The rehabilitation programme was inadequate and half-accomplished. A government publication however claims rehabilitation, resettlement and adequate compensation to the displaced indigenous people.
The District Gazetteers writes, "in consideration of the backwardness of the tribal people of this district as for the sacrifice that they made for good of the rest of the country, government took up the responsibility to compensate and rehabilitate the displaced persons . . . . . A majority of the displaced families have been rehabilitated on the upper reaches of rivers Kassalong and Chengi and also a certain percentage has been rehabilitated in other non-submerged areas of Bandarban and Ramgarh subdivision (now district). The rehabilitation scheme envisages the economic rehabilitation of the people on a sound basis."
The government publication however admits that the hydro project caused negative impact on the agriculture and economy. It says the average time-span for jhum (slash and burns in agriculture practice) production before inundation by Karnaphuli valley would take 7 to 10 years or even 20 to 25 years, this did not cause serious deterioration to the fertility of the land. But submergence of jhum lands, natural increase of population and acute shortage of ploughable land as a consequence of inundation by Kaptai Dam which damaged 40 per cent of the best cultivable land, have been mainly responsible for the shortening of the cycle that is generally three to five years. This has resulted in declining soil fertility, low yields from jhum land, and quick erosion and consequent soil degradation. In the process the timber and bamboo resources were destroyed.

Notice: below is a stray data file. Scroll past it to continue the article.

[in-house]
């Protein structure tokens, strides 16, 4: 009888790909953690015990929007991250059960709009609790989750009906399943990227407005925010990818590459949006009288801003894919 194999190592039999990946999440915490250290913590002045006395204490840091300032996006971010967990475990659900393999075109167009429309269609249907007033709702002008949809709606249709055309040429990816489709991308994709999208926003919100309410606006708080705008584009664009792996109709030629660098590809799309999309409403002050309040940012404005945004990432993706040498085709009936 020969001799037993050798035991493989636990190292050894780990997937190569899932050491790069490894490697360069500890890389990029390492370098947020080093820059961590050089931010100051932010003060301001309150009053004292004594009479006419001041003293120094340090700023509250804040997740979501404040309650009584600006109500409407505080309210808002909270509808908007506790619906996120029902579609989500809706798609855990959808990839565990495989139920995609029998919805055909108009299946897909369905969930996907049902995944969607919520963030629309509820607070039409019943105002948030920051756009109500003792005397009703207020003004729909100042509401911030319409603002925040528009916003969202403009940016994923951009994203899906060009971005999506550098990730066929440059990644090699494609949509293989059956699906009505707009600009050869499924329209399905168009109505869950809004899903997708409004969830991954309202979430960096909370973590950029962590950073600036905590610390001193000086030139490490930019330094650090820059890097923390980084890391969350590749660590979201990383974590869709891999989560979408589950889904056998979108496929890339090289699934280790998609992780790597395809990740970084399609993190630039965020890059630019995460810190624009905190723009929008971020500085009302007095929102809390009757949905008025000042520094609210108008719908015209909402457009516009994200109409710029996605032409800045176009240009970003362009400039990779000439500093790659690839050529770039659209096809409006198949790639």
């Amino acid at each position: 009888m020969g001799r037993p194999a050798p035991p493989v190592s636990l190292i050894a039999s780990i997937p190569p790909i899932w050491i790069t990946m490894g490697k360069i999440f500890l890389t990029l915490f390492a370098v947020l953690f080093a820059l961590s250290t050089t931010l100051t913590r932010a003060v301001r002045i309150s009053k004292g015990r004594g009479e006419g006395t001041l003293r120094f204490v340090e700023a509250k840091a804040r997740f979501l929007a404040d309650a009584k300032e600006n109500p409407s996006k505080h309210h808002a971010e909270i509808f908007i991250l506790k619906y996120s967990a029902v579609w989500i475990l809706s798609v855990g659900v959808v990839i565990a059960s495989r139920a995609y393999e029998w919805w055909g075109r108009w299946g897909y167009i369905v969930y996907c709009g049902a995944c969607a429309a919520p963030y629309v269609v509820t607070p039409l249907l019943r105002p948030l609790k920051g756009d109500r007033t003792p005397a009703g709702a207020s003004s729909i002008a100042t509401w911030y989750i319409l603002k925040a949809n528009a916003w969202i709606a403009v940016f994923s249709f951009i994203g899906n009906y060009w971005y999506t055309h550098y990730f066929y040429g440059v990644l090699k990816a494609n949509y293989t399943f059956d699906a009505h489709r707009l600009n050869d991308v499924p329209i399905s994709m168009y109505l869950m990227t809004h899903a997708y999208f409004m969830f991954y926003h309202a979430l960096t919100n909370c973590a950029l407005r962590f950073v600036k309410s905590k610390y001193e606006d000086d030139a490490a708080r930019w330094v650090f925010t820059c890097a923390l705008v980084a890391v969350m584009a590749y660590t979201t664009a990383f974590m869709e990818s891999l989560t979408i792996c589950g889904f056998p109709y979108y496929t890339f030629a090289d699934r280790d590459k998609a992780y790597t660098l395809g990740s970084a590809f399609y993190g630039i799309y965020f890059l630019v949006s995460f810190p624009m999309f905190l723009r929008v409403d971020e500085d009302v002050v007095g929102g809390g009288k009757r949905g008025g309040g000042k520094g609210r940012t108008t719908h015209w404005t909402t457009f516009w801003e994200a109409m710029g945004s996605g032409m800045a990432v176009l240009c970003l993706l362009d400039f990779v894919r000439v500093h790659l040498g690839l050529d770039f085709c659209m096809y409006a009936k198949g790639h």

The ethnic minorities were not consulted before the hydroelectric project was built, nor their resettlement and compensation were adequately met. Instead of being a pride of the "Jumma" (as the hill people wished to be called), the project angered them. In the subsequent years their anger turned violent in early 1970s, they demanded an autonomous state of Chittagong Hill Tracts, a size one-tenth of Bangladesh with a present population of 450,000.